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How Agile will expose your decision-making effectiveness

30 May 2019
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Article by Certus3 managing partners Simo Popovac and Michael Devlin.

A key goal for many organisations that go down the Agile path is to move faster.

The language of Agile supports this, packaging work into sprints and delivering new features and products on a regular cadence. So does the live experience: velocity is listed as the third-highest measure of success for individual Agile projects in the latest State of Agile report.

How fast you can go depends on a range of factors.

First, as Atlassian notes, velocity varies between teams. Each team estimates the amount of work it can complete in an iteration differently, and therefore works to a different pace. However, one would expect that pace to increase over time "as the team optimises relationships and the work process", Atlassian says. There is a direct relationship between Team Performance and velocity.

Second, the higher the velocity, the better an organisation has to be at decision-making but making the right decisions.

In our experience, this is an area where many organisations still find they need some help. Artificial intelligence shows tremendous promise in this field because it is able to monitor across a vast array of complex scenarios thrown up in Agile projects and surface timely information and insights that help the business leaders overseeing these projects to adapt on-the-fly, make the right decisions at speed and keep to time.

Bad decisions still abound

Decision-making in Agile organisations is hard.

A survey by McKinsey in April found only 48 per cent of respondents agreed that "their organisations make decisions quickly". Decisions taken at speed were not necessarily good; "just 37 per cent of respondents say their organisations' decisions are both high in quality and velocity," McKinsey found.

As if to highlight that, an earlier study, also by McKinsey, found 72 per cent of senior executives "thought bad strategic decisions either were about as frequent as good ones or were the prevailing norm in their organisation".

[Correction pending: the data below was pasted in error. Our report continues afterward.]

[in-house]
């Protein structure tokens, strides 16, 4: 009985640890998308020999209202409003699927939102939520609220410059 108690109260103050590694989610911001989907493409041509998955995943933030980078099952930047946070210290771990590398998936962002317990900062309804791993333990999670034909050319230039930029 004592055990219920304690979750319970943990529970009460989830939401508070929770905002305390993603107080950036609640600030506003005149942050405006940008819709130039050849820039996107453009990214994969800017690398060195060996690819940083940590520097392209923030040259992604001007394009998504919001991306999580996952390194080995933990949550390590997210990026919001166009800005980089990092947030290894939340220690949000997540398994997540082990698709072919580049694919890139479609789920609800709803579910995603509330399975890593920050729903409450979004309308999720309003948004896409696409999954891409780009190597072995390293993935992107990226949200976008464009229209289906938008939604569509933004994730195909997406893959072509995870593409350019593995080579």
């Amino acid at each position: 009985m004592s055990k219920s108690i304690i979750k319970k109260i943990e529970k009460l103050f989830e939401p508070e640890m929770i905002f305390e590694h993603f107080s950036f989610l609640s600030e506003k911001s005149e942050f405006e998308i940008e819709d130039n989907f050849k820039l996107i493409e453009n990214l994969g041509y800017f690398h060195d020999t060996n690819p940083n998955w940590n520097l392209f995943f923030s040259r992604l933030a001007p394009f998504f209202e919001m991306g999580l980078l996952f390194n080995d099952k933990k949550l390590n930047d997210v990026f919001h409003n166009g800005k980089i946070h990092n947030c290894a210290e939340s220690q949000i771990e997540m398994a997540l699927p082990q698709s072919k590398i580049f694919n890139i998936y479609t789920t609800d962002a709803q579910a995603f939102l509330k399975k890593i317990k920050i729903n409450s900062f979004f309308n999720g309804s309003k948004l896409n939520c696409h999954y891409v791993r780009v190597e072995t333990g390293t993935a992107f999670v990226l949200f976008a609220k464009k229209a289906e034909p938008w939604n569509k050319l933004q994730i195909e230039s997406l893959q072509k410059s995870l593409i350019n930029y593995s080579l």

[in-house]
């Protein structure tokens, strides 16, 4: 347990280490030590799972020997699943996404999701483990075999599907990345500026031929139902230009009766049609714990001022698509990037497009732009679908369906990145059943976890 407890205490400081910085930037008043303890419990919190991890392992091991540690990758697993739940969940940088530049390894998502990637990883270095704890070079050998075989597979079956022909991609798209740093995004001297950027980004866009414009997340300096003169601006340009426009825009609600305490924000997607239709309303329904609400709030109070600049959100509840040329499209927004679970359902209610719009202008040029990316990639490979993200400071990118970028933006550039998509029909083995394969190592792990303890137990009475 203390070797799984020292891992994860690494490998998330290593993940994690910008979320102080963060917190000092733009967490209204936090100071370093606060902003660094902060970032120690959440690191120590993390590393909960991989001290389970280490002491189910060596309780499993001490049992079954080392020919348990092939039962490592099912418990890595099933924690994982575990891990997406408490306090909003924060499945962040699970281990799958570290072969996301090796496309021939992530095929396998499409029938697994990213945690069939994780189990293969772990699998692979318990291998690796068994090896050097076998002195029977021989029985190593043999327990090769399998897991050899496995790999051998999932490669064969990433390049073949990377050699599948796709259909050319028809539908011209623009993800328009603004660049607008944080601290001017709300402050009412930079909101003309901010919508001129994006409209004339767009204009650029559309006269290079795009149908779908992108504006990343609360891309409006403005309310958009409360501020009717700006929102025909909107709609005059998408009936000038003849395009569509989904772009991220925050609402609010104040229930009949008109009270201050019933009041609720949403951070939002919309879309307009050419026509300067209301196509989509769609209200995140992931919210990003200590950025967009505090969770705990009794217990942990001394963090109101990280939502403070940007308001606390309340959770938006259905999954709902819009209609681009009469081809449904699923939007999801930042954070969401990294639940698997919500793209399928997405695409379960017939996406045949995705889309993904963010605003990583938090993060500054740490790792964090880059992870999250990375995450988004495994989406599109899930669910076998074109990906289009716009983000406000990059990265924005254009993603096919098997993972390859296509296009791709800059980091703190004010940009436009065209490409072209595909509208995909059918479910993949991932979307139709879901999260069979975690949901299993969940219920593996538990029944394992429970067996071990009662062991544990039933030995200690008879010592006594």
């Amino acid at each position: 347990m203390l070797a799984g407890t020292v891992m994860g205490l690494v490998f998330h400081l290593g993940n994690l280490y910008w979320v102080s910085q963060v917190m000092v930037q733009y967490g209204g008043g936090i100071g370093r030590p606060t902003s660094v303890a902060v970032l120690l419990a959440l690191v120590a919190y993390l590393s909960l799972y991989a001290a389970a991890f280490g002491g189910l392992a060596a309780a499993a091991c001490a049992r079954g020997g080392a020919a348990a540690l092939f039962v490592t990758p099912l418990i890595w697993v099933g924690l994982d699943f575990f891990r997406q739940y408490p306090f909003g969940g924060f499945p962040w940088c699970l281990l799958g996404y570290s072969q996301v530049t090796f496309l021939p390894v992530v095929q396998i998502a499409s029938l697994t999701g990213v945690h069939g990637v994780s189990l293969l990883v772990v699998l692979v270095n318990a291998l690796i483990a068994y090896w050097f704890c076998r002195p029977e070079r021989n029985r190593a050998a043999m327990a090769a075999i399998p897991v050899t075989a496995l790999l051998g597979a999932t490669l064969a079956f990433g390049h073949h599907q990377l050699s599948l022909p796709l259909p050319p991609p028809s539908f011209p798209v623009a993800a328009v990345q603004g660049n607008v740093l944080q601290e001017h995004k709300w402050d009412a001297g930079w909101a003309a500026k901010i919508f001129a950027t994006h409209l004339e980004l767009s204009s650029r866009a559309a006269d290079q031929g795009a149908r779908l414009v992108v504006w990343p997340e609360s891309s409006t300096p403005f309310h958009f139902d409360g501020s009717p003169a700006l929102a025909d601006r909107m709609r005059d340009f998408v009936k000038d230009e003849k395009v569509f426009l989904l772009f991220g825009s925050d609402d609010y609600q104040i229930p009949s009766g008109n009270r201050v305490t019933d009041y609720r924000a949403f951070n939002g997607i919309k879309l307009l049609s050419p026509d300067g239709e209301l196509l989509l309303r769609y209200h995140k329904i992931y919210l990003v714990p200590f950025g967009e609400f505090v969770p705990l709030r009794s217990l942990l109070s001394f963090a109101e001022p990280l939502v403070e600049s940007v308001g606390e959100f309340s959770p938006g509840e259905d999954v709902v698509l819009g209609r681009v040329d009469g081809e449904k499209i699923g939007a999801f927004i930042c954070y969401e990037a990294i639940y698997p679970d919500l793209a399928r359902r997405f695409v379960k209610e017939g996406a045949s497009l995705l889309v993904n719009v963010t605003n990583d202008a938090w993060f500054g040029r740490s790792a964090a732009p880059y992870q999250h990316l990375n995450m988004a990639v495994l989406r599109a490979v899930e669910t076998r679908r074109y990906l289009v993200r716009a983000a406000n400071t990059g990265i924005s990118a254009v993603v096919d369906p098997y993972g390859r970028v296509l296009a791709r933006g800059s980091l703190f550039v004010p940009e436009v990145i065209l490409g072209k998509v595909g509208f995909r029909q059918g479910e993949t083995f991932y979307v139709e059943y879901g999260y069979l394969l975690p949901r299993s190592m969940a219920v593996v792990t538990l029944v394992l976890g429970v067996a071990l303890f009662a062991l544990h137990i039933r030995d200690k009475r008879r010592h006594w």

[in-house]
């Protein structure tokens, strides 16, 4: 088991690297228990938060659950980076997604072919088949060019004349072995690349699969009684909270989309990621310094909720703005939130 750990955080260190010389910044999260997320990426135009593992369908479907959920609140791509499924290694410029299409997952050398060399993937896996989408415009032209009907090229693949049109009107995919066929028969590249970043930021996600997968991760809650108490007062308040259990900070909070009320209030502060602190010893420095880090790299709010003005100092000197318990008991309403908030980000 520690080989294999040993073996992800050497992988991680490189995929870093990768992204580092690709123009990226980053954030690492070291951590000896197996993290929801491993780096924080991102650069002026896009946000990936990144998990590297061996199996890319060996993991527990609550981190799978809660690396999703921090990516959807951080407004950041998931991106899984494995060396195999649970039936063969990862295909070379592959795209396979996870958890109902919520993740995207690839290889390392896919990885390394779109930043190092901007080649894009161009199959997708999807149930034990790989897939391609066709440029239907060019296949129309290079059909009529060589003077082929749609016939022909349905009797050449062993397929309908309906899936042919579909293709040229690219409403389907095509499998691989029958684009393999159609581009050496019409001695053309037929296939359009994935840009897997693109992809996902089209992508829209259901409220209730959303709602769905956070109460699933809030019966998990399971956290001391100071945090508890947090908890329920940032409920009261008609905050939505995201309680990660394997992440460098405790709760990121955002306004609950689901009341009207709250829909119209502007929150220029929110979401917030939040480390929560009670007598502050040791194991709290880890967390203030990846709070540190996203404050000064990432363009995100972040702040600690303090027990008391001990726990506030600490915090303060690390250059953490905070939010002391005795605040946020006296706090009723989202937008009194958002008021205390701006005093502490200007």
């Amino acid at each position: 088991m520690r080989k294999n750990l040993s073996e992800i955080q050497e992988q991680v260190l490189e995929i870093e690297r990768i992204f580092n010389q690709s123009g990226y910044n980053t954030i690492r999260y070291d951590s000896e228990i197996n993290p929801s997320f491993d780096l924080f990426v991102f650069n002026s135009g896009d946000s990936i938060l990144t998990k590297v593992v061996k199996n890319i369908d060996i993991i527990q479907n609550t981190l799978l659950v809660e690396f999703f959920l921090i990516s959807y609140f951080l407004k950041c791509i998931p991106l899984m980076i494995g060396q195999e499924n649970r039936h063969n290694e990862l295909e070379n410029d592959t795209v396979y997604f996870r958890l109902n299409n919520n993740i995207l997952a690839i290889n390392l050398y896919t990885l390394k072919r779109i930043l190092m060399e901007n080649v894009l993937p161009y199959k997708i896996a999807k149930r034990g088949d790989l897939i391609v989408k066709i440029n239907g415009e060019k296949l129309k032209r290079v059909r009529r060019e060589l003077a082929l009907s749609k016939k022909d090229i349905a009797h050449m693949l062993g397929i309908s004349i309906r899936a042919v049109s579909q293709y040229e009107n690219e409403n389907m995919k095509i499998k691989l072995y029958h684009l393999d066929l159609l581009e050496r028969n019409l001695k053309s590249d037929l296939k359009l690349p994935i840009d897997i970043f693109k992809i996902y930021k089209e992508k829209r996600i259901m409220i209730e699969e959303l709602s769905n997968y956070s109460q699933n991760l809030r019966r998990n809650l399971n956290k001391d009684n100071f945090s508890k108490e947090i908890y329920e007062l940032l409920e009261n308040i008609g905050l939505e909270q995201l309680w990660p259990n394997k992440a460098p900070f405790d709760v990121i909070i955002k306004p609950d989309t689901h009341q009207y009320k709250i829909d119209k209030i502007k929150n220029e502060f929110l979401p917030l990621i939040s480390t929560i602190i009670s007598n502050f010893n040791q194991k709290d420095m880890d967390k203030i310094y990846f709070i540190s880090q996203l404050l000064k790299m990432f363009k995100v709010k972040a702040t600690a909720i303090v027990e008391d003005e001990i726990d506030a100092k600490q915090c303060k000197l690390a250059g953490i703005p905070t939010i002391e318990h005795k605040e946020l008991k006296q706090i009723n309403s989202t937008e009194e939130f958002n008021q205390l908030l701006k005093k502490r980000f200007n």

That earlier study recognised the role that Agile organisational models could play in getting decision making "into the right hands" and being able to react to or anticipate shifts in the business environment faster.

Yet, adopting Agile by itself is not a guarantee that decision-making speed and processes will improve.

"In the digital age, good decision making entails taking more shots on goal and shortening iteration cycles. However, few decision makers are rewarded for such an approach," a March survey says.

The success of a decision is still measured on the outcome it produces. How you arrive at that decision can be augmented and innovated on, and there is clearly room for that to occur.

A Swedish study on data-driven decision-making presented at the International Conference on Agile Software Development in late May shows the enormous promise of AI in this space.

While 79 per cent of respondents said data was “highly valued in today’s decision-making, a majority of the respondents agreed or strongly agreed that data should play an important role (71 per cent) and be highly valued (87 per cent) when making decisions in the future.

Bringing in artificial intelligence

In an Agile environment, governance is required to understand the metrics that indicate success in overall project terms and what actions need to be taken and when to get there. In that respect, information is power - the power to be successful.

Senior executives responsible for governing and assuring the success of Agile-driven transformation projects are rethinking how they get access to the right information at speed to help make good decisions.

Artificial intelligence (AI) is emerging as a key enabler. AI can assist people to access information that was previously inaccessible in a timeframe and format that enables sound and timely decision-making.

By making use of machine learning algorithms and expert systems, organisations can gather data from across a project and model it in new ways.

AI-based systems can also protect against internal bias and other factors which might weigh on the direction of decisions and results. Within Agile, you depend heavily on teams to accurately estimate how much work they can get through, and on people to provide assurance that things look correct. This is very prone to being influenced by organisational culture, politics and biases.

What is clear to date is that without AI, organisations and executives are far more limited in being able to measure and use the information for fast and accurate decision-making. Data-driven decision-making is the key to unlocking Agile success.